I am currently on a mission to buy every hammer, saw, and/or mechanical thingy bobby I can get my hands on. In a few years the kids will not even know such good products once existed.
I half agree with Carlisle. Yes, If we did not want to get it on the "cheap" we would not buy. but fact also is many people are in small towns where wallyworld is the only place to buy.
Silver lining in some of this for me as a dealer is some shop online.
 
Messages
11,579
Location
Covina, Califonia 91722
MsStabby said:
Others simply "need" to get things cheap, because on the whole middle and working class wages in the US have statistically stagnated since the 1970's, even including the rise of the two-income household. At the same time, corporate profit and the income of those citizens in the corporate class have increased exponentially.

This does not take into effect taxes, hidden taxes, and expenses that were not even considered in the 1950's. THe personal deduction has not kept pace with inflation. There was a time when there was no income tax and they actually ran the country.

One thing is that our parents and grandparents waited to get things, today few people wait when they can put it on credit. New house,new car,new big screen,new phone, new new new.

The amount of clothes most people have would have been inconceivable 50 years ago. Although this is in flux, the number of house holds with more than one TV, all these things are part of a version of consumerism that a large portion of the populace engage in. The number of people that are in a fight to have the latest "IT" items from cell phones to sneakers to clothes to what ever is telling and it shows in the debt level of many families.
 

dhermann1

I'll Lock Up
Messages
9,154
Location
Da Bronx, NY, USA
Old TV's

Lizzie, that $149.00 in 1954 would be about equal to about $2,000 today. And as nice as the inside of the TV looks, I recall vividly that having the TV repairman come to your house (like a doctor!) was a way of life back then. Tubes burned out like nobody's business. The vertical hold would go bananas, or the horizintal, or both. Old TV's are nifty artifacts, but really a modern TV is an infinitely better value than the old ones were.
The fridge, on the other hand, I would imagine is like iron. But what about the insulation level and energy efficiency?
There has always been that price point where cheaper was a bad bargain and more expensive was a good one.
 

Carlisle Blues

My Mail is Forwarded Here
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3,154
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Beautiful Horse Country
LizzieMaine said:
.


Judge the modern quality and workmanship for yourself. I could come up with plenty of other comparisions here -- my 1945 refrigerator I've owned for twenty-one years compared to the three modern units my mother has had to own over the same span, for example, but I think the point's safe. Anyone who regularly uses vintage manufactured goods compared to modern would likely reach the same conclusion.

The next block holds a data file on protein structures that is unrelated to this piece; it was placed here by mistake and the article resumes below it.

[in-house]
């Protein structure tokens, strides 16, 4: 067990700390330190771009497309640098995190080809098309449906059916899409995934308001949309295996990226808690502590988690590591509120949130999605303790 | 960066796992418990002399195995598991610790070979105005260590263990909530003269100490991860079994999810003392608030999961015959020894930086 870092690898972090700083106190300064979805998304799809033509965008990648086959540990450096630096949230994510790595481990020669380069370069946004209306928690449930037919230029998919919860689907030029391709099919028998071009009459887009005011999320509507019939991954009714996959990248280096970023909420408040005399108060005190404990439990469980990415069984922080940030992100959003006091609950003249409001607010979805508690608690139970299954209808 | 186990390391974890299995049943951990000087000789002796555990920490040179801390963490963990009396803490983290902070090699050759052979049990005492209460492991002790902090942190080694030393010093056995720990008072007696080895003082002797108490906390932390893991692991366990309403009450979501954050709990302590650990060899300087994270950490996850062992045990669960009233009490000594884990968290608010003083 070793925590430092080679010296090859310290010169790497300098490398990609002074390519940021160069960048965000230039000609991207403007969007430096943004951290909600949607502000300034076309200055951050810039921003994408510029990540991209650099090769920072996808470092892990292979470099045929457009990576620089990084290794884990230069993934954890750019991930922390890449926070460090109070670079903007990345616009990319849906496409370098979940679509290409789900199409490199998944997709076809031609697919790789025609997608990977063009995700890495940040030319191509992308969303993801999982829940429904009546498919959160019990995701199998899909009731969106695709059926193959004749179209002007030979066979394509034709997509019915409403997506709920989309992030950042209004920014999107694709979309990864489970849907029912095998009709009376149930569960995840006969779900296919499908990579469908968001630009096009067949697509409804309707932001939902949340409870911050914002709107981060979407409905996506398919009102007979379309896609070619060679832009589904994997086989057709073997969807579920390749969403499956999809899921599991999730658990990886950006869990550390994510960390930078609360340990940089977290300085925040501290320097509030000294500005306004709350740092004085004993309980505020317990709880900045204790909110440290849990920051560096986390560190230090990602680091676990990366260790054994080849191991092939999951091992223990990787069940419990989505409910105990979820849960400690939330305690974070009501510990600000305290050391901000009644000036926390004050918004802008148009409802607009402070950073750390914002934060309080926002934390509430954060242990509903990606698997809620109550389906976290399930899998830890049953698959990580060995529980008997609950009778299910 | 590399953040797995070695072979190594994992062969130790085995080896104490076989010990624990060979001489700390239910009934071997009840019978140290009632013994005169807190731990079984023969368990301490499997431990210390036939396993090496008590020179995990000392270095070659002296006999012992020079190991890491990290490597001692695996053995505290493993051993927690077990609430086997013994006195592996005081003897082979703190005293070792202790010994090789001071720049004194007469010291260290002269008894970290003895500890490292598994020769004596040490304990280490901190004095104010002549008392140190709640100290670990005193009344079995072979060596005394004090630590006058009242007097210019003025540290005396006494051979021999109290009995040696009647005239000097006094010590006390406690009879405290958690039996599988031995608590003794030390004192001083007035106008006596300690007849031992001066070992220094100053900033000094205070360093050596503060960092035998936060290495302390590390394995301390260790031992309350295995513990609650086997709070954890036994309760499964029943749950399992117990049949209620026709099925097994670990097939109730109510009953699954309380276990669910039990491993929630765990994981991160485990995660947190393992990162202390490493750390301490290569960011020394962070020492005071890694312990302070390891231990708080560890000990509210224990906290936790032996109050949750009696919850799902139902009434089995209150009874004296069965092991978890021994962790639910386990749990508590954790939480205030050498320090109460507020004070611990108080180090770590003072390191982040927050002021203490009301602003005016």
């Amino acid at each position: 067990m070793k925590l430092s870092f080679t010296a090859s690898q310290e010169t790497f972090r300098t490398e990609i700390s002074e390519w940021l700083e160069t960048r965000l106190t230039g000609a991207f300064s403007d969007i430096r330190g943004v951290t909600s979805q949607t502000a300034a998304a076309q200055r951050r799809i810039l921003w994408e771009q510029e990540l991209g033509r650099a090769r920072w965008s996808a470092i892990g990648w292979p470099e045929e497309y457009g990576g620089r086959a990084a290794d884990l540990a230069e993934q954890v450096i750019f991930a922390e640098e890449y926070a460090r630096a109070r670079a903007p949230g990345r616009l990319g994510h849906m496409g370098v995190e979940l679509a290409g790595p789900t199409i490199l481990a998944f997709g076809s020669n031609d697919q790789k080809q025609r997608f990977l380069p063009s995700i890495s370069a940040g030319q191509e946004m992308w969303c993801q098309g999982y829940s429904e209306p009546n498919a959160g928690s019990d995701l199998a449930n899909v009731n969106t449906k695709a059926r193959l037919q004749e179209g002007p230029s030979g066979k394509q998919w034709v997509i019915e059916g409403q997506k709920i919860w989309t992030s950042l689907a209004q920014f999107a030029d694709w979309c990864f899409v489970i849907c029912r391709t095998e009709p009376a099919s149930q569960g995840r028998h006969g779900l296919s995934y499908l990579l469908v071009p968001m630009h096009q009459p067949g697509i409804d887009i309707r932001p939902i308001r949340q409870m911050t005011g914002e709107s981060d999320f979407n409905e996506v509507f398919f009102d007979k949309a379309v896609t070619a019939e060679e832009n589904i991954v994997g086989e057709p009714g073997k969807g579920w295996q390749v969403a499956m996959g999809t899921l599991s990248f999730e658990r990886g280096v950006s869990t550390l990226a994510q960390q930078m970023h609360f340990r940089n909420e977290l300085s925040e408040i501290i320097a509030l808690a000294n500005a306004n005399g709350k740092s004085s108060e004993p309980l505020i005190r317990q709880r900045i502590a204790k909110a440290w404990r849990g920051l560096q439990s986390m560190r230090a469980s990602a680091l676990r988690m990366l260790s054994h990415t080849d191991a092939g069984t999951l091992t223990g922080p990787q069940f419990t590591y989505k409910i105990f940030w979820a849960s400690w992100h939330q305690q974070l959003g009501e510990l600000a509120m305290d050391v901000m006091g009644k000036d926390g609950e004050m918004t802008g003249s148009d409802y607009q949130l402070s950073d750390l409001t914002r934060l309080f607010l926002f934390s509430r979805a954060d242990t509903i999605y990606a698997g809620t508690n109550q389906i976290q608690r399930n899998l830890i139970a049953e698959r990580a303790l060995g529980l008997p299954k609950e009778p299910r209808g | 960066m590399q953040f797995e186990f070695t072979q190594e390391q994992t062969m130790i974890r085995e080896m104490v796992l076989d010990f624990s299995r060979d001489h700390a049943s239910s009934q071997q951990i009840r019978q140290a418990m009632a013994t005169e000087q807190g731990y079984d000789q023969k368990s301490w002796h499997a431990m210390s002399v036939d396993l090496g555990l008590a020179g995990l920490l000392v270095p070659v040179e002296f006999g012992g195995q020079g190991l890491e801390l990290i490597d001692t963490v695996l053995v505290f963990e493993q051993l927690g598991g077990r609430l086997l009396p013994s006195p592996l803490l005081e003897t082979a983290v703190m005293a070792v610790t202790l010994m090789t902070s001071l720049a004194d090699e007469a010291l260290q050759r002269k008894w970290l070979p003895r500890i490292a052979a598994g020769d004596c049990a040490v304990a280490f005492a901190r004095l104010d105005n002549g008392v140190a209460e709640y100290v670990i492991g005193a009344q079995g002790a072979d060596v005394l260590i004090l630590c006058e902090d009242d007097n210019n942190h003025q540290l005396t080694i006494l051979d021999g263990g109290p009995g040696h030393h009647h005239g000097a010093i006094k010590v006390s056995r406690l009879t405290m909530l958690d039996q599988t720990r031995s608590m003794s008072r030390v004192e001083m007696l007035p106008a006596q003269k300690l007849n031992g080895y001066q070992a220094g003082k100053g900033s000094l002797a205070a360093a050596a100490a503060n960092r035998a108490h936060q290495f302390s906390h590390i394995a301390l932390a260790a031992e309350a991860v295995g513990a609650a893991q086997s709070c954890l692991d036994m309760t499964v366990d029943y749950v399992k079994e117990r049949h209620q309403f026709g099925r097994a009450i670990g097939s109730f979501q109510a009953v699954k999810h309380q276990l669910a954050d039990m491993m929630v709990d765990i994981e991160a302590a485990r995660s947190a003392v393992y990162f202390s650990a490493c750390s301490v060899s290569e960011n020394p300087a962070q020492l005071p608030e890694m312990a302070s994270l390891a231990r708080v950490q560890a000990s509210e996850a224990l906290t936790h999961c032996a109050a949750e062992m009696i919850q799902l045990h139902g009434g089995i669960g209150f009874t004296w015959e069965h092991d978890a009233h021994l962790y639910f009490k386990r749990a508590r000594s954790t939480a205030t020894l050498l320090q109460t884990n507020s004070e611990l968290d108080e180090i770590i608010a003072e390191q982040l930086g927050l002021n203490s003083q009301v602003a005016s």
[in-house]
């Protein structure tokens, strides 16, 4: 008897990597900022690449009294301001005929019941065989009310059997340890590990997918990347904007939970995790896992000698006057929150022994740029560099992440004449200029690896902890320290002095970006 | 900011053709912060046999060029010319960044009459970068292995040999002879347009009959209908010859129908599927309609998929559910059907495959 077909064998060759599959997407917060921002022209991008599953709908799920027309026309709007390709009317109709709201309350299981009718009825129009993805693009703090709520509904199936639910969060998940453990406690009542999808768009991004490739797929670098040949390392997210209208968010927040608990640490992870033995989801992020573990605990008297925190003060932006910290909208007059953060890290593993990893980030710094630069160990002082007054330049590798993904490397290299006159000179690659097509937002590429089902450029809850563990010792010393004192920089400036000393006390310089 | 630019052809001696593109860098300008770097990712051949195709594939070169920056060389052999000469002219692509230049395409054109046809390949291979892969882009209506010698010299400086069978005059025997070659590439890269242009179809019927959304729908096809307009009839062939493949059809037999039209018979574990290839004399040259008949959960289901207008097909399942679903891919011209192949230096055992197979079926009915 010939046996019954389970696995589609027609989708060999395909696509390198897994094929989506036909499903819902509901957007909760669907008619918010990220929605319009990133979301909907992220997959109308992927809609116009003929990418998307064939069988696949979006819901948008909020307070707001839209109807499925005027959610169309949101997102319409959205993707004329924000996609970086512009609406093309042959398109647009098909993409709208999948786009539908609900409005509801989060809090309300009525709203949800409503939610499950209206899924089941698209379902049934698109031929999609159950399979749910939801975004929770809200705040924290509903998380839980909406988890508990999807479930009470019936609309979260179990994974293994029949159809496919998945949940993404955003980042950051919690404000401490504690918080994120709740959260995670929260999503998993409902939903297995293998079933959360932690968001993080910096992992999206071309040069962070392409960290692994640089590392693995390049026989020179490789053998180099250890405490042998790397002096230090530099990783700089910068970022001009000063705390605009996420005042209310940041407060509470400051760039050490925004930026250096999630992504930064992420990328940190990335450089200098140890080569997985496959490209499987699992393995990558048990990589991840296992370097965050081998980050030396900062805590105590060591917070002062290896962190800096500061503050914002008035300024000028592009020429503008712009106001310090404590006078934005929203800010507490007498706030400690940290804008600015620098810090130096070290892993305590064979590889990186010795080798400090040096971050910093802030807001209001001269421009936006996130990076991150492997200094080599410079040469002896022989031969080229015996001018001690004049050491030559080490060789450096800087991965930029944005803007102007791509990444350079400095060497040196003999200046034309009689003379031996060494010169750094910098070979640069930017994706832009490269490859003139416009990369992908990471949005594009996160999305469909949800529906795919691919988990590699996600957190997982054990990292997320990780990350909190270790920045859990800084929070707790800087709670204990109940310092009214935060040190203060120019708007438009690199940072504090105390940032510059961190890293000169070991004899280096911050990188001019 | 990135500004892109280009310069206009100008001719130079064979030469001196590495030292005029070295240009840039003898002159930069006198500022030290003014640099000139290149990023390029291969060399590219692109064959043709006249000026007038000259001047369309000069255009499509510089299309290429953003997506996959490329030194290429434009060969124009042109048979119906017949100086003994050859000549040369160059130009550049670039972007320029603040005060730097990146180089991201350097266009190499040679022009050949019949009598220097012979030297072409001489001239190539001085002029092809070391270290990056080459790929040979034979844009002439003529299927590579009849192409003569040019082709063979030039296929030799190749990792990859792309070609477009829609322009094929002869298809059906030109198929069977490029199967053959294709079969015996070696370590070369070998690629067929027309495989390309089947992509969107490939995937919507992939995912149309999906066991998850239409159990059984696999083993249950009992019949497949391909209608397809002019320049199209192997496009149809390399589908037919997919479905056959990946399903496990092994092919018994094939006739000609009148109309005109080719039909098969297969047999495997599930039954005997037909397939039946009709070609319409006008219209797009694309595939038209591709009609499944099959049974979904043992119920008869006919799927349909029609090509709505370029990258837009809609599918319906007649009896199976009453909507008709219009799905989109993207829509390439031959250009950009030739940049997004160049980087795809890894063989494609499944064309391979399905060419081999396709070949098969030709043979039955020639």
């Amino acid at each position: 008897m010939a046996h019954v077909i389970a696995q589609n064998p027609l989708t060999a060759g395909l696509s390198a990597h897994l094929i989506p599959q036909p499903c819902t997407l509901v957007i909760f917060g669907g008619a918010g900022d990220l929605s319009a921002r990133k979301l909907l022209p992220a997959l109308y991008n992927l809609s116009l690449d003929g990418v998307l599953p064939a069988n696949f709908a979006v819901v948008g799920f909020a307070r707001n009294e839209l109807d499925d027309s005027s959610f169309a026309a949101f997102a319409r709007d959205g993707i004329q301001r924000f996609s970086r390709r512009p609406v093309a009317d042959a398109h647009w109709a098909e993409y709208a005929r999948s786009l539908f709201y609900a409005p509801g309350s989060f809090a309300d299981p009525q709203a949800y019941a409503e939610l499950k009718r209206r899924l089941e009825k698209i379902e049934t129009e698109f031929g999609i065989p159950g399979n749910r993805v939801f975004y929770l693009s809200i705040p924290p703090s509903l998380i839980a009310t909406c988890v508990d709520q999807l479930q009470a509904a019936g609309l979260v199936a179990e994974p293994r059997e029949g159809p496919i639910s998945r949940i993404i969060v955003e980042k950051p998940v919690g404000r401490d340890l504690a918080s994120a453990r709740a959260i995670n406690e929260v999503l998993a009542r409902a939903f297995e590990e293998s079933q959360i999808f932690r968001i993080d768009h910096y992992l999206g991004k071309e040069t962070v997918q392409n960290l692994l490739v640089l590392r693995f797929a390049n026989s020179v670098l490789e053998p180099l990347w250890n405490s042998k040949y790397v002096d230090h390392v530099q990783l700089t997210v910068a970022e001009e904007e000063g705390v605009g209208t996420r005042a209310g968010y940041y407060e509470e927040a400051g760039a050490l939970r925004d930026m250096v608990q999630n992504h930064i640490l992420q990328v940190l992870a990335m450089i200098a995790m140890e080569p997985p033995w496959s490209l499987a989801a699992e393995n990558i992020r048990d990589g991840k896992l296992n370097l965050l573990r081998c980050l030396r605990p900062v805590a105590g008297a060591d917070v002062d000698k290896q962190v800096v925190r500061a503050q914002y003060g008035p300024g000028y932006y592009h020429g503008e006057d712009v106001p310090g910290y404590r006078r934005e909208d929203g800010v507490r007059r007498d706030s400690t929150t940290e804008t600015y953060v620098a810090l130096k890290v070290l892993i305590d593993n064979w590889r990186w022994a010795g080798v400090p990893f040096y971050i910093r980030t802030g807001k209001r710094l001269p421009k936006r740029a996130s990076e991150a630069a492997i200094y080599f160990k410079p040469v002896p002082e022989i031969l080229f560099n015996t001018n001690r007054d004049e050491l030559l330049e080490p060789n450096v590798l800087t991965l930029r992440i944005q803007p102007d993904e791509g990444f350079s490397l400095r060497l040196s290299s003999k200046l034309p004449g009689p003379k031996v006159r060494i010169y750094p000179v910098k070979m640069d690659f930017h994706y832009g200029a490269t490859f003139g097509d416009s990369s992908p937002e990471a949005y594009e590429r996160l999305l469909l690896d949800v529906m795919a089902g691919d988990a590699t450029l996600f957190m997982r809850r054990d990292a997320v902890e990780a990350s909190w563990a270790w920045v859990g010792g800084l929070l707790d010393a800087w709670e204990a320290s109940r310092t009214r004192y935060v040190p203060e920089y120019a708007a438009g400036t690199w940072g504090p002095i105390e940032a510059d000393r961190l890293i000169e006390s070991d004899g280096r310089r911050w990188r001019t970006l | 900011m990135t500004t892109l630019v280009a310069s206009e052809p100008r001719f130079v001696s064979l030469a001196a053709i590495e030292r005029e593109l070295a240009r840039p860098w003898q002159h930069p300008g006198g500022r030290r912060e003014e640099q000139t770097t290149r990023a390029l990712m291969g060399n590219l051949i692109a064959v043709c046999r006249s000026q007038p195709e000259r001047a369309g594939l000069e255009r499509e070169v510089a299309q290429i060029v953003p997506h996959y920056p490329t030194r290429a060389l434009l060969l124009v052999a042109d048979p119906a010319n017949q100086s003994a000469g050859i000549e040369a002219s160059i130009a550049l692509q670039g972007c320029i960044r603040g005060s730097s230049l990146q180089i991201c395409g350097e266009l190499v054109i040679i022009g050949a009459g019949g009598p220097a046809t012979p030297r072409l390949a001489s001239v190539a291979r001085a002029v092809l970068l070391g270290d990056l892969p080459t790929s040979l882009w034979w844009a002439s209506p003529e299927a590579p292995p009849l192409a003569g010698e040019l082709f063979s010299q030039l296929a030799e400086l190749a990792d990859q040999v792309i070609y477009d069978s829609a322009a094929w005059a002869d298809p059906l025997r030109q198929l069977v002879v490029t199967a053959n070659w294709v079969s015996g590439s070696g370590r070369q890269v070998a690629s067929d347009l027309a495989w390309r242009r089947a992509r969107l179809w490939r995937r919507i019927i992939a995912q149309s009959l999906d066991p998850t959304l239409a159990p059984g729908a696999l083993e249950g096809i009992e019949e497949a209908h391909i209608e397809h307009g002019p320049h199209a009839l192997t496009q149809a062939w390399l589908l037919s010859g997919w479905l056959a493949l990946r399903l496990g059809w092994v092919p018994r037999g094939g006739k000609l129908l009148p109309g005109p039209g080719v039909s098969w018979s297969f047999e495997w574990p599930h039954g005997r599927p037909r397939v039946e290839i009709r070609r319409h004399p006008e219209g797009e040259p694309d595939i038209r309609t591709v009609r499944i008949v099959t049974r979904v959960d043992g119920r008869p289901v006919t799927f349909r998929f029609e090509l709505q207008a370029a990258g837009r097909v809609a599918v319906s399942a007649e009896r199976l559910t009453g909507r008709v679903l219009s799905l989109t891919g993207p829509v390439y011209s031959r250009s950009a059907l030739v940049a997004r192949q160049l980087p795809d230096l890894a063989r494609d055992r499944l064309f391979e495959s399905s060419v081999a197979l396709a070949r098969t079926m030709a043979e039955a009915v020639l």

I am not arguing about quality I am arguing about choice.

I so not disagree on manufacturing points LizzieMaine. In fact I just bought an amplifier for my guitars..all tube non solid state..The design is what would be considered vintage and it is hand crafted. However, the price was at least quadruple what it would have cost as a solid state piece of junk. It was manufactured in 2009.

I was on a waiting list to get it and I was very happy to do so. However, my choice was to buy a product that will stand the test of time. I could have spent much much less money and the quality of the product would have been both inferior and less able to have as long a useful life.

The term stems from the period prior to 1920, when retail products were made with the purposeful intent to stand the test of time. These high quality products were sturdy; often hand machined piecework, and ultimately provided and excellent long term investment for the consumer.

In the 1920’s and 1930’s businesses began adopting the process of planned obsolescence to tackle this business killing issue. Ultimately this meant that the products consumers bought would not last as long because product parts were intentionally designed to wear out near or at the end of their planned lifespan. In other words if a company planned for a vehicle to last ten years then parts would begin to wear out after 10 years or the total number of miles driven for a statistically generated 10 year average.

As far as a reference point regarding “PLANNED OBSOLESCENCE” Wikipedia is not always a reliable source. My reference points are as follows: Ending the Depression Through Planned Obsolescence (1932) By Bernard London, The Journal of the Mental Environment https://www.adbusters.org/category/tags/obsolescence; Ecommerce – Planned Obsolescence http://pro-webs.net/blog/2009/09/16/ecommerce-planned-obsolescence/. and Ecommerce and Planned Obsolescence By Scott Lindsay